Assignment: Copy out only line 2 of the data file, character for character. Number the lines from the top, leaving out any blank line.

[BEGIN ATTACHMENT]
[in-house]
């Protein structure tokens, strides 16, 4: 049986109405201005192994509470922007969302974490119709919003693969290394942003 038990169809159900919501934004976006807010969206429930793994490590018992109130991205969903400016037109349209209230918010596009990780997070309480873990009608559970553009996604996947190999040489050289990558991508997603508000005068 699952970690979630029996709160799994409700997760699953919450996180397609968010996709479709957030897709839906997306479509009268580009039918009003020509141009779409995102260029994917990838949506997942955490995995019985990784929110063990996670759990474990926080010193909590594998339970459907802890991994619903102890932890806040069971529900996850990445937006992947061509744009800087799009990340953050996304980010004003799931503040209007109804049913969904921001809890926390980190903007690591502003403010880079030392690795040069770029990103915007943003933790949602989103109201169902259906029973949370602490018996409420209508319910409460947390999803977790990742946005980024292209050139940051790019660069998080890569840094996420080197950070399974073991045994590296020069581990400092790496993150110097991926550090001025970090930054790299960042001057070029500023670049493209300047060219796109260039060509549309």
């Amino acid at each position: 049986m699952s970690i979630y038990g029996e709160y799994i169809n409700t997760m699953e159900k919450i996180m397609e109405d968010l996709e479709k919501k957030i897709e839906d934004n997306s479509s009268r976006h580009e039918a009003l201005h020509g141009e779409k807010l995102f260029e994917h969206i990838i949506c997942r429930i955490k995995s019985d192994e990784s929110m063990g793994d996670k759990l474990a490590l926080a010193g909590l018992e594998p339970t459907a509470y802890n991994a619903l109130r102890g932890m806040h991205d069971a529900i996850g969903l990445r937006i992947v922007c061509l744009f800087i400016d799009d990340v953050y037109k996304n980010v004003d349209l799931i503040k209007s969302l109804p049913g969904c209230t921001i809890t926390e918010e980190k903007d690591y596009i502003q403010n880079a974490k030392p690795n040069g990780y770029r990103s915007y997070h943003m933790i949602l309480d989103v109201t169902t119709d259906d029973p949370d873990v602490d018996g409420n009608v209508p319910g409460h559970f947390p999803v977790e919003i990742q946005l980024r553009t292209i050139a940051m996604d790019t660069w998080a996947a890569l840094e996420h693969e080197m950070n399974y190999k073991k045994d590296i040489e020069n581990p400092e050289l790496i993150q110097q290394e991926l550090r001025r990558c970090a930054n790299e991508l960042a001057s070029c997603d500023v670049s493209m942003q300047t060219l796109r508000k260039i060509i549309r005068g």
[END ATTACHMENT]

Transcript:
């Protein structure tokens, strides 16, 4: 049986109405201005192994509470922007969302974490119709919003693969290394942003 038990169809159900919501934004976006807010969206429930793994490590018992109130991205969903400016037109349209209230918010596009990780997070309480873990009608559970553009996604996947190999040489050289990558991508997603508000005068 699952970690979630029996709160799994409700997760699953919450996180397609968010996709479709957030897709839906997306479509009268580009039918009003020509141009779409995102260029994917990838949506997942955490995995019985990784929110063990996670759990474990926080010193909590594998339970459907802890991994619903102890932890806040069971529900996850990445937006992947061509744009800087799009990340953050996304980010004003799931503040209007109804049913969904921001809890926390980190903007690591502003403010880079030392690795040069770029990103915007943003933790949602989103109201169902259906029973949370602490018996409420209508319910409460947390999803977790990742946005980024292209050139940051790019660069998080890569840094996420080197950070399974073991045994590296020069581990400092790496993150110097991926550090001025970090930054790299960042001057070029500023670049493209300047060219796109260039060509549309």